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I have left some debug statements in my code so it should be easy to understand my problem. (these statements have comment DEBUG)

I have manually ran crypt with salt 50 and password A.

I have restricted my set of available characters to A (rather than all upper and lower case characters) and set password length to 1 (rather than 5.)

For some reason which I'm struggling to understand, the string "A" created by my program isn't equivalent to the string "A" when entered manually.

I'm fairly happy that my recursion generates all combinations of lower/upper case letters over password length 5.

define _XOPEN_SOURCE 700

#import <stdio.h>
#import <math.h>
#import <string.h>
#import <cs50.h>
#import <stdlib.h>
#import <ctype.h>
#import <unistd.h>

bool crack_pwrd(string guess, string salt, string hashed)
{

    string hashed_pwrd_guess = crypt(guess, salt);

    //DEBUG: print statements
    printf("guess is: %s\n",guess);
    printf("hased password for guess is: %s\n",hashed_pwrd_guess);

    //compare hashed password provided vs hashed password from guess if same return 1
    if(strcmp(hashed_pwrd_guess, hashed) == 0)
    {
        return(1);
    }
    else
    {
        return(0);
    }
}

string recur_crack(int counter, char guess[],string salt, string hashed, string alphabet, int pwrd_len)
{
    //recursion will call until password exceeds password length
    if(counter <= pwrd_len)
    {
        counter++;
        for(int i=0; i<strlen(alphabet); i++)
        {
            //defines the guess//brute force through all options via recursion
            guess[counter-1]=alphabet[i];
            guess[counter]='\0';

            //check if guess returns the same hashed password as input, returns guess and exits if correct
            bool guess_correct = crack_pwrd(guess,salt,hashed);
            if(guess_correct == 1)
            {
                return(guess);
                exit(1);
            }

            //recursive call
            recur_crack(counter, guess, salt, hashed, alphabet, pwrd_len);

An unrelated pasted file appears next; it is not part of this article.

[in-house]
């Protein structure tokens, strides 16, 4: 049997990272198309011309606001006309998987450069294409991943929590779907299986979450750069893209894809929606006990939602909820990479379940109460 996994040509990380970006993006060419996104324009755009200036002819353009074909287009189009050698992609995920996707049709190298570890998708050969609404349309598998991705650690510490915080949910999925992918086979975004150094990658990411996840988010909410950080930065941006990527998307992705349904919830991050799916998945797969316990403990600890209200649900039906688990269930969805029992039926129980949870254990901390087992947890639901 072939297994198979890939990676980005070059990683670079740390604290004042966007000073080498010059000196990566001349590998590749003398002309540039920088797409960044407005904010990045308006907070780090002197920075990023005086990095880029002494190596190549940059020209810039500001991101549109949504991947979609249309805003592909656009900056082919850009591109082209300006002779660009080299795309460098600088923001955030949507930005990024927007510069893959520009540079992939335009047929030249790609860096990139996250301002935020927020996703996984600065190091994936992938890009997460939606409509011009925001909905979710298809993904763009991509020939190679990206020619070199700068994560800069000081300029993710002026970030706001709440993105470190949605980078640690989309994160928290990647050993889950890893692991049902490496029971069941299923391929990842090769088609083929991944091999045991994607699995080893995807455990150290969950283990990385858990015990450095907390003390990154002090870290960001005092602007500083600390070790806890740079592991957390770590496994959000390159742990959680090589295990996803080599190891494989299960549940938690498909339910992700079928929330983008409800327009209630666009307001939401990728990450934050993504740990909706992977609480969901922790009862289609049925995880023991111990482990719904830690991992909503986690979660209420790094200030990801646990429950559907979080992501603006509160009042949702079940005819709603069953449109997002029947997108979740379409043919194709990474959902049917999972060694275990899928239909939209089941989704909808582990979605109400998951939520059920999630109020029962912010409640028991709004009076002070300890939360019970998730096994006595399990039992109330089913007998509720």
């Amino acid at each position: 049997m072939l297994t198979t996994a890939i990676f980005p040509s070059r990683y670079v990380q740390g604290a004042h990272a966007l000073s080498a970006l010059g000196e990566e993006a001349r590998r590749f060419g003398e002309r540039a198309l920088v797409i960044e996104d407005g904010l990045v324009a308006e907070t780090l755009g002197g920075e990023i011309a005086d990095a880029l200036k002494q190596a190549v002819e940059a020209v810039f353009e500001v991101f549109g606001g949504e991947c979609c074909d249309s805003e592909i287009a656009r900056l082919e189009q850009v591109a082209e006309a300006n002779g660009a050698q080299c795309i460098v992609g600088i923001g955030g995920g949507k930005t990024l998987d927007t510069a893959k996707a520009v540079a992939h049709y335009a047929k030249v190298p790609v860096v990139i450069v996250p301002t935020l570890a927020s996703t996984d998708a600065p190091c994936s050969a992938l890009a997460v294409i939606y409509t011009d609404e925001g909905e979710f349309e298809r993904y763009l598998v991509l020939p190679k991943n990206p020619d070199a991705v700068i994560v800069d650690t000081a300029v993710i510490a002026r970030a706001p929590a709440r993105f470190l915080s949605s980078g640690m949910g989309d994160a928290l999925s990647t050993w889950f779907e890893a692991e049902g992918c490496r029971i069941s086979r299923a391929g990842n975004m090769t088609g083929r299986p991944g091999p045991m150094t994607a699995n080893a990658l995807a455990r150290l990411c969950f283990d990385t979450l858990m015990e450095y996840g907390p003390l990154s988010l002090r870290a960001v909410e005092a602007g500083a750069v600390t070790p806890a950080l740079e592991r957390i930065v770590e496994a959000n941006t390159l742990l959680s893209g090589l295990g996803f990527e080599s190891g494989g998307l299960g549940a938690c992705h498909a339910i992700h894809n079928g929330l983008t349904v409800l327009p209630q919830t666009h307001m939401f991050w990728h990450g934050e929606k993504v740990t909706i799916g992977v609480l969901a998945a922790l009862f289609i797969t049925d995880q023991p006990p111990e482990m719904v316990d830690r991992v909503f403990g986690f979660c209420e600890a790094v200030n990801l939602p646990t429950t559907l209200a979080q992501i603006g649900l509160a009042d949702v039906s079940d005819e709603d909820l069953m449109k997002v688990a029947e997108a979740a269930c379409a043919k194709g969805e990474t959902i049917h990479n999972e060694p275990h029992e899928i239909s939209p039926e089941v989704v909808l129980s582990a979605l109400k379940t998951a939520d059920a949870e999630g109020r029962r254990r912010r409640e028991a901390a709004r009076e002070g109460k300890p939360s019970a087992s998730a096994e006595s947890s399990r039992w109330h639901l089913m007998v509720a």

}
    }
    return(0);
}


int main(int argc, string argv[])
{
    string hashed = argv[1];

    //checks if user entered exactly one keyword argument
    if (argc==1 || argc>2)
    {
        printf("Argument count error\n");
        exit(1);
    }

    //extract salt from hashed password
    char salt[3];
    strncpy(salt, hashed, 2);
    salt[2] = '\0';

    //DEBUG: manually check hashed password for letter A
    string test=crypt("A", salt);
    printf("hashed password for A is: %s\n",test);


    int j = 1;
    char guess[j];
    string alphabet = "A";
    //"ABCDEFGHIJKLMNOPQRSTUVWXUZabcdefghijklmnopqrstuvwxyz";
    int pwrd_len=1;
    //5

    string password = recur_crack(j,guess,salt,hashed,alphabet,pwrd_len);
    printf("%s",password);

}
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counter variable initialized by 1 at first then you increment counter by 1 counter++ , counter = 2

 guess[counter-1] = alphabet[i];
 guess[counter-0] = '\0';

You put alphabet 'A' in index 1 not zero in guess array and this cause unexpected result

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You said that you were limiting the string lengths to 1 char. Are you sure? It looks like one of the strings has 2 chars, plus the end of string marker \0.

//extract salt from hashed password
char salt[3];
strncpy(salt, hashed, 2);
salt[2] = '\0';

The code above copies two chars and puts them in salt[0] and salt[1]. (Remember, arrays start at 0, not 1.)

If this answers your question, please click on the check mark to accept. Let's keep up on forum maintenance. ;-)

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  • The variable salt should be 2 char. I have limited the available letters to crack the password to one character "A" and set the password length to be 1. i.e. I am forcing my recursion to only look at 1 combination of 1 letter ("A.") I'm then comparing this to crypt("A",50) and getting a different result. Oct 5 '18 at 11:48

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